Visitors to the Flint Institute of Arts in Michigan are used to a collection of classics and contemporary works. The museum is Michigan's second-largest, behind only the Detroit Institute of Arts, and is renowned for its more than 8,500-piece collection, encompassing everything from medieval tapestries to modern blown-glass art.
But as of last week, the FIA is also home to a considerable collection of fantasy art, featuring a number of artists with whom Magic: the Gathering players are familiar.
September 24 marked the opening of Enchanted: A History of Fantasy Illustration.
Enchanted offers a thoughtful appraisal of how artists from long ago to the present have brought to life mythology and fairy tales, as well as modern epics like Lord of the Rings and Game of Thrones. The exhibition includes themes such as children's tales, gods and monsters, knights in shining armor, and much more. For hundreds of years, artists have been inspired by the imaginative potential of fantasy. Unlike science fiction, which is based on fact, fantasy presents an impossible reality: a universe where dragons breathe fire, angels battle demons, and magicians weave spells. Enchanted traces the development of fantasy art from Golden Age illustrators, like Howard Pyle and N. C. Wyeth, to classic cover artists, like Frank Frazetta and Boris Vallejo, as well emerging talents, like Anna Dittmann and Victo Ngai.
It's a must-see for fans of Magic art. The exhibit features original works by several Magic veterans, including Tony DiTerlizzi, Donato Giancola, Mark Zug, Wesley Burt, Rebecca Guay, Omar Rayyan, Brom, Greg Hildebrandt, Tyler Jacobson, Lindsey Look, Miranda Meeks, Anthony Palumbo, Bob Eggleton, and Adam Rex. In addition, the exhibit contains several works from Dungeons and Dragons and other tabletop games.
Exhibition Curator Jesse Kowalski of the Norman Rockwell Museum wrote of the history of fantasy illustration and the impact of archetypes on the genre, as well as his process of compiling the most comprehensive presentation on the subject to date. Kowalski described the show as a "cross-section of artists" from throughout the history of the genre. "Though in a field as wide as fantasy illustration, there are countless artists who deserve recognition for their work," he said. "For all who have furthered the field of fantasy illustration, I express my adoration."
And with the vastness of fantasy illustration dating back centuries -- from interpretations of Arthurian myth to modern gaming illustrations -- Enchanted offers just a glimpse. "In compiling a history of fantasy illustration, I acknowledge that this is one interpretation of an extremely complex history, in which I focused on the evolution of fantasy art and its impact on American illustration," he said. "There are other areas to be explored: album cover art, poster design, graphic novels, and such international comic art as manga from Japan and bandes dessinées from France, among others."
The public is invited to a free one-day symposium on Oct. 22 that coincides with Enchanted, featuring Kowalski along with artists Alice A. Carter, Tony DiTerlizzi, and James Gurney. While Carter and Gurney are well-known in the world of fantasy illustration, DiTerlizzi's name is easily recognizable to Magic players as the artist credited for nearly 100 cards between Visions in 1997 to last year's showcase art on Adventures in the Forgotten Realms's . DiTerlizzi is perhaps best known to Commander players as the illustrator of a number of format staples in , , and .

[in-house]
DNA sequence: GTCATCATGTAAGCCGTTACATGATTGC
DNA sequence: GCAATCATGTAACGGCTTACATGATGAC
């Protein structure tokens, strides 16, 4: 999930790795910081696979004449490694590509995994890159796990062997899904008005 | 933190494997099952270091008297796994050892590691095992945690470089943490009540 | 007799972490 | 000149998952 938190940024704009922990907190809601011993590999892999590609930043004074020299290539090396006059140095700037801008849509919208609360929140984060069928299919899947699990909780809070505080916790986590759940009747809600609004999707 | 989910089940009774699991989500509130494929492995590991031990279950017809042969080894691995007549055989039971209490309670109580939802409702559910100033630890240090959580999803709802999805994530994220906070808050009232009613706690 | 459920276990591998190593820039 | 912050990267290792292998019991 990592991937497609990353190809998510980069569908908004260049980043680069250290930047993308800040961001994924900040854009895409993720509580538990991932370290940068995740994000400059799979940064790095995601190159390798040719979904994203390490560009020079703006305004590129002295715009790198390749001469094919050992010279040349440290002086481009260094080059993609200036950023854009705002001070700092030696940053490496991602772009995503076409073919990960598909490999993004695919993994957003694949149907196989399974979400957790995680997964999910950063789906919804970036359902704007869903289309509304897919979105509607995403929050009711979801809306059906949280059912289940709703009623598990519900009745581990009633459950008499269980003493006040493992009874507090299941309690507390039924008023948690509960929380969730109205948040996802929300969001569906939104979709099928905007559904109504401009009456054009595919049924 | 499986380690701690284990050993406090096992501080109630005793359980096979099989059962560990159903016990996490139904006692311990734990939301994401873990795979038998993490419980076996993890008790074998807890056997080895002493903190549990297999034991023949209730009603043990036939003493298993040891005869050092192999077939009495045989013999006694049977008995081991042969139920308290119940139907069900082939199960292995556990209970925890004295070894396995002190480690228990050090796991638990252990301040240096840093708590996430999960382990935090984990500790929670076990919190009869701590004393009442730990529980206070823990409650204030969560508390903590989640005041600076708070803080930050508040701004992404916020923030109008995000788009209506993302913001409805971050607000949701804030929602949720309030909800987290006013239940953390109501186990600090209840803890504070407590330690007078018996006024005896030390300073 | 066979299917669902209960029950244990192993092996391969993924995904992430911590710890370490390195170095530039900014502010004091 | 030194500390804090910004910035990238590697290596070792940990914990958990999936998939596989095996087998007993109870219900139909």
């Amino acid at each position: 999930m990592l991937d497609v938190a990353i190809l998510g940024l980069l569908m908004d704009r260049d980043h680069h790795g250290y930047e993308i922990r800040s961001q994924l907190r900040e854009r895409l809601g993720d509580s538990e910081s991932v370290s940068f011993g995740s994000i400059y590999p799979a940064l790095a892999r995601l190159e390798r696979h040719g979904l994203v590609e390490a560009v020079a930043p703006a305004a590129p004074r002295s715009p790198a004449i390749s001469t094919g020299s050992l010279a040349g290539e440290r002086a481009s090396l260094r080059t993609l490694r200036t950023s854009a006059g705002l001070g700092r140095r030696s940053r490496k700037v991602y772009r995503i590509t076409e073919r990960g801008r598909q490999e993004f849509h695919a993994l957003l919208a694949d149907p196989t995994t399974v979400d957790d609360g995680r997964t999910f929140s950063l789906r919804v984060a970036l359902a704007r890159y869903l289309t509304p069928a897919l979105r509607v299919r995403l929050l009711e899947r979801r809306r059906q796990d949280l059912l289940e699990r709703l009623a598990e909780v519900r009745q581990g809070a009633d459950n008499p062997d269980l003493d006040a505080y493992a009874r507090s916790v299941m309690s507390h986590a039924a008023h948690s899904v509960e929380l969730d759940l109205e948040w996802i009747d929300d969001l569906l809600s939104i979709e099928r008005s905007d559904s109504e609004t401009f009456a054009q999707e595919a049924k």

When it comes to renowned museums hosting fantasy illustration exhibits like Enchanted, Tony DiTerlizzi said it's "a real honor" to see works in the genre celebrated. "Especially hanging alongside past 'masterpieces' portraying similar subject matter," he said. "I am especially excited that the younger generation of curator seem open and accepting to see this genre exhibited in a traditional art museum."
Beyond art for Magic, DiTerlizzi is a New York Times bestselling author and illustrator, finding success in the world of children's books. With Holly Black, he created the middle-grade series The Spiderwick Chronicles, which has sold over 20 million copies, been adapted into a feature film, and translated in over thirty countries. He's also teamed up with Lucasfilm to retell the original Star Wars trilogy as a picture book and has collaborated with celebrated author Mo Willems to create the bestseller The Story of Diva & Flea. DiTerlizzi said his planned talk during next month's symposium will provide insight on how aspiring illustrators can hone their craft. "My 'Never Abandon Imagination' talk focuses on the events that shaped me into becoming an artist and author," he said. "It is my attempt at de-mystifying my success by revealing the unlikely opportunities, luck, and hard work that I experienced throughout my formative years."
As the impact of fantasy illustration on the greater world of visual art becomes more documented and appreciated, it's likely exhibits similar to Enchanted become more common -- at least that's the hope. DiTerlizzi said he's experienced that increased attention on the genre firsthand with his own traveling retrospective, as well as several other shows to which he's loaned artwork. "Though exciting, I'm still hoping a major art museum will mount an exhibition which will really help change the perception of the public and gain more acceptance of this art genre," he said. "After all, humans have been rendering images of dragons, warriors, and monsters for centuries. It is us fantasy artists -- that illustrate games, books, or conceptual work for film and television -- that are keeping the imaginative spirit alive and well in the 21st century."
For more information on the upcoming symposium and to register, visit flintarts.org.